Support pours in for petition
Foreigners and New Zealanders now living abroad are among the 23,000 people backing a petition in support of Geraldine youngster Sean Roberts.
Sean, 10, launched a campaign in March to prevent tourists from driving on New Zealand roads without sitting a test. His campaign pays tribute to his dad, Grant Roberts, who was killed by a Chinese motorist in 2012.
Thousands of people continued to back Sean's campaign at the weekend and last night, signatures exceeded 23,800.
Catherine Shirley, of London, is among the tens of thousands of people who are supporting the petition.
"[There are] too many needless deaths caused by people not understanding NZ road rules," she said.
"I avoid driving left-hand drive in Europe for the same reason."
Roderick Oliver signed the petition from Utah, in the United States, because he believed too many Kiwis were being killed on the roads.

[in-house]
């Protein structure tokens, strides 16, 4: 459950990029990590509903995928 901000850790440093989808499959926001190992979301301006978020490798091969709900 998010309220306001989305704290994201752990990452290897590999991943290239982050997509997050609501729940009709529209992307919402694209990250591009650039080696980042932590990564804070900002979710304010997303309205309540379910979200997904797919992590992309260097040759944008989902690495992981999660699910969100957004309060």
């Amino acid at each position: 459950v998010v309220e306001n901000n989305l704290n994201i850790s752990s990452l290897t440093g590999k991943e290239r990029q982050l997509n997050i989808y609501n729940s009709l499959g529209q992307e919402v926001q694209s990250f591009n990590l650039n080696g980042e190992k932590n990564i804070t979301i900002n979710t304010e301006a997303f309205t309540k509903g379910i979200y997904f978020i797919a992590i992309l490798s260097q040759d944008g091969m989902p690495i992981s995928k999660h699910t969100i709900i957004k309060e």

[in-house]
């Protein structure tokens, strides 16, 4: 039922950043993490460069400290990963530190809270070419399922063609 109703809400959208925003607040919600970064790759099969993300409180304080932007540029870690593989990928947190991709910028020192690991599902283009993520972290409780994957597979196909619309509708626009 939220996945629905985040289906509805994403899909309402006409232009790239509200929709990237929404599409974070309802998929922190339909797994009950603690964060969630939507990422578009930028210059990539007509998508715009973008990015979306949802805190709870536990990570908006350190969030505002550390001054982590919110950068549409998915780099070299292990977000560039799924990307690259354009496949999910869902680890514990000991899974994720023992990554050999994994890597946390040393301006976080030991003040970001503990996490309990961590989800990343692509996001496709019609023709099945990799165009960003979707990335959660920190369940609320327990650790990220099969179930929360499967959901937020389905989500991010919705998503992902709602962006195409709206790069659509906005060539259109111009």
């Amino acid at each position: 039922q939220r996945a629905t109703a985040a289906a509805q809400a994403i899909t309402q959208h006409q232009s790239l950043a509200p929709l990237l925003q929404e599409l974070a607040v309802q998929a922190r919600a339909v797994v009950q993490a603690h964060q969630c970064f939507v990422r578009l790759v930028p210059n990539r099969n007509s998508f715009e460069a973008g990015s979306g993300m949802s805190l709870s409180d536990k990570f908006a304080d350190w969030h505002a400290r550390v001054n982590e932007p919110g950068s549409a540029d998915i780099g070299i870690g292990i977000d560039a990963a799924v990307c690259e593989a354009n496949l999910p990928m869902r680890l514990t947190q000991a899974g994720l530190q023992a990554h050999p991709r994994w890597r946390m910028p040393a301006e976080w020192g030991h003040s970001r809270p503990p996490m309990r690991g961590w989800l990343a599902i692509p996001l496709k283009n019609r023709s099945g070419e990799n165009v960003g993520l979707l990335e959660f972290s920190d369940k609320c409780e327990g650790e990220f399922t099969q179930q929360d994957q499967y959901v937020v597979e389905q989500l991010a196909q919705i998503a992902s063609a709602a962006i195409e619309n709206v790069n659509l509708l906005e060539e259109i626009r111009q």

"Makes sense to check whether foreigners can actually drive and abide by our road laws. So yes, I fully support Sean's petition."
Ken Johnston wrote from Australia that he believed too many foreign drivers were getting killed or killing other road users in New Zealand.
Rayne Giles supported Sean's petition from Melbourne.
"New Zealand roads are dangerous," he said.
"Strict regulations for all foreigners need to [be] implemented for the safety of other motorists. And in this case, children."
Trishna Raman posted from California: "I used to work at Christchurch Hospital and would see many of these types of cases come through. There needs to be a change!"
Penelope Napier, from Australia, said all fatalities resulted in financial and emotional costs.
"I now live [in] Australia and would love to see compulsory testing for all drivers from countries with significantly different road rules to NZ before being given keys to a car.
"I have rented numerous hire cars over the past few years using my Australian driver's licence and not once have I been made aware of the different road rules (when the previous give-way rules were different). This should be at the very least the minimum requirement."
The Timaru Herald